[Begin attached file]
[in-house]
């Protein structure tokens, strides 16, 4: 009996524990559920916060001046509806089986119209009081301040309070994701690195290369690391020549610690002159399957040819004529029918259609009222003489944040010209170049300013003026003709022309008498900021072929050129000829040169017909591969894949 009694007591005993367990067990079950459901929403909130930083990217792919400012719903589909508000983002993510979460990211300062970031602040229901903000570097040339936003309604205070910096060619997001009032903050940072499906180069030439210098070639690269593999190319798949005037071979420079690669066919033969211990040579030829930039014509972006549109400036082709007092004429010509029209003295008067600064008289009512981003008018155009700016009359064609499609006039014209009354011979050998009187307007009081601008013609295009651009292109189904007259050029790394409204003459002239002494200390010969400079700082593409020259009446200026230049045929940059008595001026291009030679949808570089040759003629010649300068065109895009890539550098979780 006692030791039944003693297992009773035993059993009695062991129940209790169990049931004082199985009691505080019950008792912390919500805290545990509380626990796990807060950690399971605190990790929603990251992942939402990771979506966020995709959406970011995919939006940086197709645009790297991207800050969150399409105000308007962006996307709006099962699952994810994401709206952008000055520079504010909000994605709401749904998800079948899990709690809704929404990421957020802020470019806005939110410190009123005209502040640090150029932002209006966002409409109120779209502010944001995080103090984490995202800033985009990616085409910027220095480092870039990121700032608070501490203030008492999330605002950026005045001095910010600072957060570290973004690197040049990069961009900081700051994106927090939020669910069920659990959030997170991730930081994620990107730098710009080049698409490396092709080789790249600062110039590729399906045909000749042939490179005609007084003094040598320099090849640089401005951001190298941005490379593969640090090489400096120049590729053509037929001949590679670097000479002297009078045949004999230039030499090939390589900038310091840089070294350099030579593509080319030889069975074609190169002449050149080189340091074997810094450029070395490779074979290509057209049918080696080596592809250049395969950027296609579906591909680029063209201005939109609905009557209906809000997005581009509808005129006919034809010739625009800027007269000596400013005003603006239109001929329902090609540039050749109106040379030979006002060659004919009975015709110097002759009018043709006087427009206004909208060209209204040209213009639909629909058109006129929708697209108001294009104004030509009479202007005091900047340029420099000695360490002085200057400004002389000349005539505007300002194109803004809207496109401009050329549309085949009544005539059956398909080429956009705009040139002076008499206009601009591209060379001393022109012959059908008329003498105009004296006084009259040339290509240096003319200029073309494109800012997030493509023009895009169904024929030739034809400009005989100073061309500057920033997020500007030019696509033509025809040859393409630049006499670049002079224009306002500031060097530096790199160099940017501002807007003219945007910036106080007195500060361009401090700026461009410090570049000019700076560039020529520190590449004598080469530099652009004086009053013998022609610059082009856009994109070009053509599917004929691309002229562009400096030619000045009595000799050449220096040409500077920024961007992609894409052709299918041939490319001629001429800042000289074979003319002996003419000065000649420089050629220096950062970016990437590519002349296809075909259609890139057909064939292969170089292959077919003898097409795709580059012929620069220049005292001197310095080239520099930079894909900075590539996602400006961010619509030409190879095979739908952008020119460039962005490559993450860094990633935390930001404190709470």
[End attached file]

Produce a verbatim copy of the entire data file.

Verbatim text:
[in-house]
């Protein structure tokens, strides 16, 4: 009996524990559920916060001046509806089986119209009081301040309070994701690195290369690391020549610690002159399957040819004529029918259609009222003489944040010209170049300013003026003709022309008498900021072929050129000829040169017909591969894949 009694007591005993367990067990079950459901929403909130930083990217792919400012719903589909508000983002993510979460990211300062970031602040229901903000570097040339936003309604205070910096060619997001009032903050940072499906180069030439210098070639690269593999190319798949005037071979420079690669066919033969211990040579030829930039014509972006549109400036082709007092004429010509029209003295008067600064008289009512981003008018155009700016009359064609499609006039014209009354011979050998009187307007009081601008013609295009651009292109189904007259050029790394409204003459002239002494200390010969400079700082593409020259009446200026230049045929940059008595001026291009030679949808570089040759003629010649300068065109895009890539550098979780 006692030791039944003693297992009773035993059993009695062991129940209790169990049931004082199985009691505080019950008792912390919500805290545990509380626990796990807060950690399971605190990790929603990251992942939402990771979506966020995709959406970011995919939006940086197709645009790297991207800050969150399409105000308007962006996307709006099962699952994810994401709206952008000055520079504010909000994605709401749904998800079948899990709690809704929404990421957020802020470019806005939110410190009123005209502040640090150029932002209006966002409409109120779209502010944001995080103090984490995202800033985009990616085409910027220095480092870039990121700032608070501490203030008492999330605002950026005045001095910010600072957060570290973004690197040049990069961009900081700051994106927090939020669910069920659990959030997170991730930081994620990107730098710009080049698409490396092709080789790249600062110039590729399906045909000749042939490179005609007084003094040598320099090849640089401005951001190298941005490379593969640090090489400096120049590729053509037929001949590679670097000479002297009078045949004999230039030499090939390589900038310091840089070294350099030579593509080319030889069975074609190169002449050149080189340091074997810094450029070395490779074979290509057209049918080696080596592809250049395969950027296609579906591909680029063209201005939109609905009557209906809000997005581009509808005129006919034809010739625009800027007269000596400013005003603006239109001929329902090609540039050749109106040379030979006002060659004919009975015709110097002759009018043709006087427009206004909208060209209204040209213009639909629909058109006129929708697209108001294009104004030509009479202007005091900047340029420099000695360490002085200057400004002389000349005539505007300002194109803004809207496109401009050329549309085949009544005539059956398909080429956009705009040139002076008499206009601009591209060379001393022109012959059908008329003498105009004296006084009259040339290509240096003319200029073309494109800012997030493509023009895009169904024929030739034809400009005989100073061309500057920033997020500007030019696509033509025809040859393409630049006499670049002079224009306002500031060097530096790199160099940017501002807007003219945007910036106080007195500060361009401090700026461009410090570049000019700076560039020529520190590449004598080469530099652009004086009053013998022609610059082009856009994109070009053509599917004929691309002229562009400096030619000045009595000799050449220096040409500077920024961007992609894409052709299918041939490319001629001429800042000289074979003319002996003419000065000649420089050629220096950062970016990437590519002349296809075909259609890139057909064939292969170089292959077919003898097409795709580059012929620069220049005292001197310095080239520099930079894909900075590539996602400006961010619509030409190879095979739908952008020119460039962005490559993450860094990633935390930001404190709470």